To obtain the card, there are certain conditions:

  • your commitment to the principles governing the French Republic,
  • the effective observance of these principles,
  • and your sufficient knowledge of French (but exempt if over 65 years of age)

Not too onerous, by all accounts...

(David Silcox) #8

My 5 year CdS expires in January 2017. Has anyone renewed theirs lately. Is it as onerous as the orginal application or just formality.

(Diana Pinnell) #9

Having read the articles on https://www.service-public.fr/particuliers/vosdroits/F12017, I can't see any advantage for myself and spouse as we have been resident for 10 years. After 5 years' residence our right to reside is permanent, as I understand it. If the UK ceases to be in the UE, I don't believe our residency will change, although I could understand if the French insisted that we maintained a guaranteed bank balance in France or otherwise illustrated our capability to continue our retirement in France without cost to the state. Our medical costs can still be cross-charged to the UK, we don't ask France for a pension or financial support, and we pay income and local taxes to France, and have no French debts.

For people running businesses in France or employed here, the Carte may be advantageous, but I couldn't say.

(Laraine Bashford) #10

Geoff, when I first came to France in 1989, we had to apply for a Carte de Sejour, we went directly to the Prefecture in Bordeaux, we were issued with one for 1 year, after re-applying at the end of the year, we were then issued with a Carte de Sejour for 5 years, When I re-applied we were told that it was not necessary, they were not issuing anymore carte de sejours, that was from Bordeaux. Things have changed now, I always carry a copy of my Passport in my handbag of my husband & Son, but I have been here in France for 28 years, so there is no problem.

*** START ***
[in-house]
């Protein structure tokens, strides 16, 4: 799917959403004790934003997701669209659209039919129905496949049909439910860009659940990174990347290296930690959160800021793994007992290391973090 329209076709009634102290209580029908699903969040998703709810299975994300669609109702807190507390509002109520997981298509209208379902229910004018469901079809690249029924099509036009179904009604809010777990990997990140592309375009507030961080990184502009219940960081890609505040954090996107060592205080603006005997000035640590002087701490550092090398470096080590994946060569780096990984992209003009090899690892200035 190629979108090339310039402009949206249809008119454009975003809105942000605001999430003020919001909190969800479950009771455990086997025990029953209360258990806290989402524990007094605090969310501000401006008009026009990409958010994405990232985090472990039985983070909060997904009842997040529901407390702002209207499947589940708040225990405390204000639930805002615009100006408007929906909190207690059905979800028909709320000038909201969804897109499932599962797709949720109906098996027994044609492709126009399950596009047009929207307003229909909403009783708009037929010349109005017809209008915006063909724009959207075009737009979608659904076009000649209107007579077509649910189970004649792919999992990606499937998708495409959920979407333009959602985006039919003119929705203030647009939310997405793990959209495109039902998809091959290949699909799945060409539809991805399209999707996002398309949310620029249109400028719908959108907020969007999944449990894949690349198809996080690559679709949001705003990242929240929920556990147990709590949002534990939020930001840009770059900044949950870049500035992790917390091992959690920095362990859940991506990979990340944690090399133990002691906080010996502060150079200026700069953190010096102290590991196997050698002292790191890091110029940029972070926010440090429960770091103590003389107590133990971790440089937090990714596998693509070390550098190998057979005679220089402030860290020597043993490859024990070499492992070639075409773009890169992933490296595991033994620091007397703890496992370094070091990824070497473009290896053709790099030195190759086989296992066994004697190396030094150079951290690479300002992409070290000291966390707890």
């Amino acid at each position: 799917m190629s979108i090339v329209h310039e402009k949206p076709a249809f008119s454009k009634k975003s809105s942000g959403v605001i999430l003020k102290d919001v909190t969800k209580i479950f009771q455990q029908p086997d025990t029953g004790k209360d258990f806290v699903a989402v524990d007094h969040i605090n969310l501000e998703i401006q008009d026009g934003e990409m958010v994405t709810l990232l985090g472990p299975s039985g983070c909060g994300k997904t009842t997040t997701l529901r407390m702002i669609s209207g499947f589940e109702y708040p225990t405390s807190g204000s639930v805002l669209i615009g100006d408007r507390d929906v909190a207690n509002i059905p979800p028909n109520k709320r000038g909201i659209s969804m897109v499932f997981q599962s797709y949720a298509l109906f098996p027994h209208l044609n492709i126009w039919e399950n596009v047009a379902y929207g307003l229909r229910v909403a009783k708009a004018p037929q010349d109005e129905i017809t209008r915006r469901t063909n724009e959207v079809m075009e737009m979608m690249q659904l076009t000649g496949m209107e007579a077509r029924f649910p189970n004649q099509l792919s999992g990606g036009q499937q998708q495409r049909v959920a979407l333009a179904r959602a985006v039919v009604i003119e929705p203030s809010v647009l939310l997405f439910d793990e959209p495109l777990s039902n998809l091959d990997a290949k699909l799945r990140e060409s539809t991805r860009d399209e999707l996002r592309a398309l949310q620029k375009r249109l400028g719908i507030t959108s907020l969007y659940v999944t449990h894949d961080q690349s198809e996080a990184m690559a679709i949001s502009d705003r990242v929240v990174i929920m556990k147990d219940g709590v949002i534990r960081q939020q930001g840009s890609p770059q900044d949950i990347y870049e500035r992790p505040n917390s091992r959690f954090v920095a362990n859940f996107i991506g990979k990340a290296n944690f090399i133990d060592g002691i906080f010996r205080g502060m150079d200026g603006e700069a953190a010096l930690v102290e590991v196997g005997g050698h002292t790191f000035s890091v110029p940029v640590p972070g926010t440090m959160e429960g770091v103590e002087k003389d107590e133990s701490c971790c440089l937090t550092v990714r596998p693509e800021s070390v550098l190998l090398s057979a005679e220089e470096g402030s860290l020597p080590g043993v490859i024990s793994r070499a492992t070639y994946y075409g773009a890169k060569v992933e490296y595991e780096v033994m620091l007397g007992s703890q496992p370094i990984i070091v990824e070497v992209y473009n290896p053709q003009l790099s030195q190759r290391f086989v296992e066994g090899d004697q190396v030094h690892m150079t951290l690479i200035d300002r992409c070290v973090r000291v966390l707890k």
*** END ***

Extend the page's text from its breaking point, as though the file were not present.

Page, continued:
(Laraine Bashford) #11

Geoff, when I first came to France in 1989, we had to apply for a Carte de Sejour, we went directly to the Prefecture in Bordeaux, we were issued with one for 1 year, after re-applying at the end of the year, we were then issued with a Carte de Sejour for 5 years, When I re-applied we were told that it was not necessary, they were not issuing anymore carte de sejours, that was from Bordeaux. Things have changed now, I always carry a copy of my Passport in my handbag of my husband & Son, but I have been here in France for 28 years, so there is no problem.

(Graham Lees) #12

Whilst you are absolutely correct about the legality of carrying your passport, we have found that our French driving licences serve equally well as ID for the majority of circumstances. Indeed, in the 8 years we have been in France, the only place where I have had to produce my passport as acceptable ID is for hospital appointments at Limoges. Girac in AngoulĂŞme have always accepted the Permis.